Legally protecting and compelling veterinarians in issues of animal abuse and domestic violence

This is a peer-reviewed paper in the New Zealand Veterinary Journal which considers the responsibilities of veterinarians to report suspected abuse of both animals and humans, and the associated legal and ethical duties. Currently, New Zealand veterinarians may face a risk of legal liability when reporting abuse. Suggestions are made for the profession to adopt a policy of mandatory reporting and the provision of legislative immunity to facilitate the involvment of veterinary professionals in addressing the societal issues of violence and abuse. The implications of such a policy are discussed.

Abstract:

The majority of veterinarians recognise their important role and responsibility to society and animal welfare in the detection and reporting of suspected abuse of animals and humans. In spite of the existing moral, ethical, and legal duties applied to veterinarians, they face substantial barriers that prohibit them from fulfilling their professional role in handling cases of suspected abuse. With increasing public and legal attention on issues of animal welfare, the non-fulfilment of these duties places the profession and its members at considerable risk of public criticism and adverse legal accountability. The issue is raised here that the veterinary profession in New Zealand needs to provide a clear policy statement and take pro-active measures that provide practical enforceable solutions to these existing barriers and legal risks.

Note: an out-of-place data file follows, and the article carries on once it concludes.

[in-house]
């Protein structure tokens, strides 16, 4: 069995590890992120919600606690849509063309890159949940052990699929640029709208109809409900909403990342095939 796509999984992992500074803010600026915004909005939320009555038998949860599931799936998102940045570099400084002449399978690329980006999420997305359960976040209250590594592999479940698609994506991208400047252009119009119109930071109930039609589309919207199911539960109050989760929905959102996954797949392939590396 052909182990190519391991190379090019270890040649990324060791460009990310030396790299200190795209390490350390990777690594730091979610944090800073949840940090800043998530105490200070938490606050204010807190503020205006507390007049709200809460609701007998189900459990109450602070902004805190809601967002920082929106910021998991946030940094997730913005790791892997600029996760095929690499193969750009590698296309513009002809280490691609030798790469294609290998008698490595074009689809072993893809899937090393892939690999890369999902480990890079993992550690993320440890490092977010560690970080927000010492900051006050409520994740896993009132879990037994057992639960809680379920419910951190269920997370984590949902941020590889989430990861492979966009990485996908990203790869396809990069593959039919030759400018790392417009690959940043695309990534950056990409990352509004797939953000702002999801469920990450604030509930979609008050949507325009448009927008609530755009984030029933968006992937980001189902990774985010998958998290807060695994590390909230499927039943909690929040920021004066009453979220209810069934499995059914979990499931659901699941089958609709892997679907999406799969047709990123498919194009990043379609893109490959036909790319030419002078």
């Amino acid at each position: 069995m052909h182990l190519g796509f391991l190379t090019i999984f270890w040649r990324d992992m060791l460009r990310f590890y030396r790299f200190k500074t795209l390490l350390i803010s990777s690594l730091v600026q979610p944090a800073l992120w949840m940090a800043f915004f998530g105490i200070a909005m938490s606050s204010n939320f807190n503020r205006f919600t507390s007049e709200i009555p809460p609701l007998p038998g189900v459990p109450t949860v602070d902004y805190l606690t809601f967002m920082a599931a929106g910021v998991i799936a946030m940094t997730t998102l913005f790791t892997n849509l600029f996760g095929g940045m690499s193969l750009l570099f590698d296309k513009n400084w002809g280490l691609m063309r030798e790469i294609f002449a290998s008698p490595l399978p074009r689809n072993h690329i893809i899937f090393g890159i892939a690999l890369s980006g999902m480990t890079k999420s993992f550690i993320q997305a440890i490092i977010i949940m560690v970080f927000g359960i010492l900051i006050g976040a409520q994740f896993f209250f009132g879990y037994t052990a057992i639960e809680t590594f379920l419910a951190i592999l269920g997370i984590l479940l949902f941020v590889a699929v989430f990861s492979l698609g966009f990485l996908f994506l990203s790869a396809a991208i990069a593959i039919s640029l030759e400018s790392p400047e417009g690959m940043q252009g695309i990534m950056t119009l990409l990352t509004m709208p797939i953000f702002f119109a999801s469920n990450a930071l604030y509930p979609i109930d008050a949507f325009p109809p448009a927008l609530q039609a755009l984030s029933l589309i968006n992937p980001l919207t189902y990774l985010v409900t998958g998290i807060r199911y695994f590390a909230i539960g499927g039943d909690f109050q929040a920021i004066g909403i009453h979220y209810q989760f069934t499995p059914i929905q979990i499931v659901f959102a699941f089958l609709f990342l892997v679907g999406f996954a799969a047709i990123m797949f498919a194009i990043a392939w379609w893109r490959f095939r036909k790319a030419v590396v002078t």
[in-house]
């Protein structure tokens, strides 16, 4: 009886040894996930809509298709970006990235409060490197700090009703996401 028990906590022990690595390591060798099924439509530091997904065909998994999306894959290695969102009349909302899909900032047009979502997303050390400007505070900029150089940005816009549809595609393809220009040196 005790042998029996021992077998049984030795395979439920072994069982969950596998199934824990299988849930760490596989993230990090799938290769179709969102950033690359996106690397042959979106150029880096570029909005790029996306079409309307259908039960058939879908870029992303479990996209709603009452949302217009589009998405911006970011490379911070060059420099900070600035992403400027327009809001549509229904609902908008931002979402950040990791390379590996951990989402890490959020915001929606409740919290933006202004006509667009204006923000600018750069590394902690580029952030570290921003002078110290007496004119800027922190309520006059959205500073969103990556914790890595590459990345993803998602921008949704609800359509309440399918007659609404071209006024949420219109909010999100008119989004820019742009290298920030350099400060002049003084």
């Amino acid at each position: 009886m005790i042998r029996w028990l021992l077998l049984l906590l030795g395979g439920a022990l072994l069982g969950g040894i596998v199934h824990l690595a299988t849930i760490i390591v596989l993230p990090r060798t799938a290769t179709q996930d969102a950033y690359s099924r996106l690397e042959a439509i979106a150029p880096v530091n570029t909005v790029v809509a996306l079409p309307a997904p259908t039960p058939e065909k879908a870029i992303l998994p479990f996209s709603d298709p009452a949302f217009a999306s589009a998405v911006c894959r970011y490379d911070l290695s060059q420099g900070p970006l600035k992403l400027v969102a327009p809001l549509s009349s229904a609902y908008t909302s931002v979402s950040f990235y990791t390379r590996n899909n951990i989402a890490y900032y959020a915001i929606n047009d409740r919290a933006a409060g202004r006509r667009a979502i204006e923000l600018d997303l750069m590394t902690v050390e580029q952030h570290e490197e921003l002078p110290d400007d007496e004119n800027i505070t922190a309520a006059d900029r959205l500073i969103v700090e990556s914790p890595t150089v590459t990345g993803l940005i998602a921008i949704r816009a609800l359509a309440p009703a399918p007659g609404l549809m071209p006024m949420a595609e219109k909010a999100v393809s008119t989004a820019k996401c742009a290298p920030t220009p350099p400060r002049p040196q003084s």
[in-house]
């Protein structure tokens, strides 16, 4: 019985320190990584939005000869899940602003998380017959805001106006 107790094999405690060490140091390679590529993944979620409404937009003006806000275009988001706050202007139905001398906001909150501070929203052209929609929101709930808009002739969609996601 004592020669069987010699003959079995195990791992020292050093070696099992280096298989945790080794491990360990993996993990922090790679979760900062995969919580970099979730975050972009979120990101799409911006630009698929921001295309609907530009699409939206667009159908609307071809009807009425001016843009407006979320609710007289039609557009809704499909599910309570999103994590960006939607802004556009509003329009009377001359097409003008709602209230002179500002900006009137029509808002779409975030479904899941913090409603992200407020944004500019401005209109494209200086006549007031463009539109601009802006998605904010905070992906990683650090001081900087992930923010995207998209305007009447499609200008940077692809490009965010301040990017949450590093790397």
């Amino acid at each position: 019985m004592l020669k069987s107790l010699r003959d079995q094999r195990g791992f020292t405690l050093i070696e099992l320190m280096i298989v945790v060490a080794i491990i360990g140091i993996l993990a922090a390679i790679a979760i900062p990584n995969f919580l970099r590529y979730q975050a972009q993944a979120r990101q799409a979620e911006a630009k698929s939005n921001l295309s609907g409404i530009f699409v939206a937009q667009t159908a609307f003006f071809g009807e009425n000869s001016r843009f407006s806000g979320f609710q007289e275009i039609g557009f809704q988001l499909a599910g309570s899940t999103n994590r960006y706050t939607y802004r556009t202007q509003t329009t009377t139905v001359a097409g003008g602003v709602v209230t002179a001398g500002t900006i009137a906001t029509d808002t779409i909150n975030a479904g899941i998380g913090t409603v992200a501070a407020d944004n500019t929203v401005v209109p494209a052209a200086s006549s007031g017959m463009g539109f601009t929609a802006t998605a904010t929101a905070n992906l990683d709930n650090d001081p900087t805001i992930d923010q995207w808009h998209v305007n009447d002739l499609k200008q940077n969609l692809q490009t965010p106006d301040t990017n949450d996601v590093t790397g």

Such an initiative will assist in ensuring that all registered members consistently fulfil their obligations, and are legally protected while doing so. Veterinary counterparts overseas already provide a legislative immunity for their veterinarians who report suspected abuse as part of a mandated duty to report. Implementation of such a duty has significant benefits for all veterinarians, including the requirement for education and effective support systems. In the absence of such a mandatory duty, intermediary measures can be introduced, demonstrating social responsibility and commitment by the profession to their existing duty of care.

For more information see http://www.sciquest.org.nz/node/67512